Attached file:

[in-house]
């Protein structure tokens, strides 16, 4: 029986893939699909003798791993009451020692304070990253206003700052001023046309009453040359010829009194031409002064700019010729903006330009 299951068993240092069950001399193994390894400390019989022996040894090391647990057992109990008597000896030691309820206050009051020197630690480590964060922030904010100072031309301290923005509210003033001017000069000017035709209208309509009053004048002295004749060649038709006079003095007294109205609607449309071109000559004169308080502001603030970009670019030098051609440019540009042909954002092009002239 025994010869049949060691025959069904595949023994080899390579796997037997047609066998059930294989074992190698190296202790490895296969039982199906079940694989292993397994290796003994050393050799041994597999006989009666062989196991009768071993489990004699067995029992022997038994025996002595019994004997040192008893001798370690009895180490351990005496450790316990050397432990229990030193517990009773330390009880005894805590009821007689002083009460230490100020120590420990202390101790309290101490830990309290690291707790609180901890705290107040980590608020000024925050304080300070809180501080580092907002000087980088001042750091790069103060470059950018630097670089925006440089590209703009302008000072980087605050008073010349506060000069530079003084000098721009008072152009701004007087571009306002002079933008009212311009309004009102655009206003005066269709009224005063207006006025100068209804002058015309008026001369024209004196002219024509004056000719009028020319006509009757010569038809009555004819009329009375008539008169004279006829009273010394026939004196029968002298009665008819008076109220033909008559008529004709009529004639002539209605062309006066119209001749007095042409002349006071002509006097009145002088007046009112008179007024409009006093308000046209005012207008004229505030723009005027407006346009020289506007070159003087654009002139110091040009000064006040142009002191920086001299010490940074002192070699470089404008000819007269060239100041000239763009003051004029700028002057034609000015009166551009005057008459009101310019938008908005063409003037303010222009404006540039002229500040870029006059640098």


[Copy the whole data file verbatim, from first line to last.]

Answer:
[in-house]
């Protein structure tokens, strides 16, 4: 029986893939699909003798791993009451020692304070990253206003700052001023046309009453040359010829009194031409002064700019010729903006330009 299951068993240092069950001399193994390894400390019989022996040894090391647990057992109990008597000896030691309820206050009051020197630690480590964060922030904010100072031309301290923005509210003033001017000069000017035709209208309509009053004048002295004749060649038709006079003095007294109205609607449309071109000559004169308080502001603030970009670019030098051609440019540009042909954002092009002239 025994010869049949060691025959069904595949023994080899390579796997037997047609066998059930294989074992190698190296202790490895296969039982199906079940694989292993397994290796003994050393050799041994597999006989009666062989196991009768071993489990004699067995029992022997038994025996002595019994004997040192008893001798370690009895180490351990005496450790316990050397432990229990030193517990009773330390009880005894805590009821007689002083009460230490100020120590420990202390101790309290101490830990309290690291707790609180901890705290107040980590608020000024925050304080300070809180501080580092907002000087980088001042750091790069103060470059950018630097670089925006440089590209703009302008000072980087605050008073010349506060000069530079003084000098721009008072152009701004007087571009306002002079933008009212311009309004009102655009206003005066269709009224005063207006006025100068209804002058015309008026001369024209004196002219024509004056000719009028020319006509009757010569038809009555004819009329009375008539008169004279006829009273010394026939004196029968002298009665008819008076109220033909008559008529004709009529004639002539209605062309006066119209001749007095042409002349006071002509006097009145002088007046009112008179007024409009006093308000046209005012207008004229505030723009005027407006346009020289506007070159003087654009002139110091040009000064006040142009002191920086001299010490940074002192070699470089404008000819007269060239100041000239763009003051004029700028002057034609000015009166551009005057008459009101310019938008908005063409003037303010222009404006540039002229500040870029006059640098």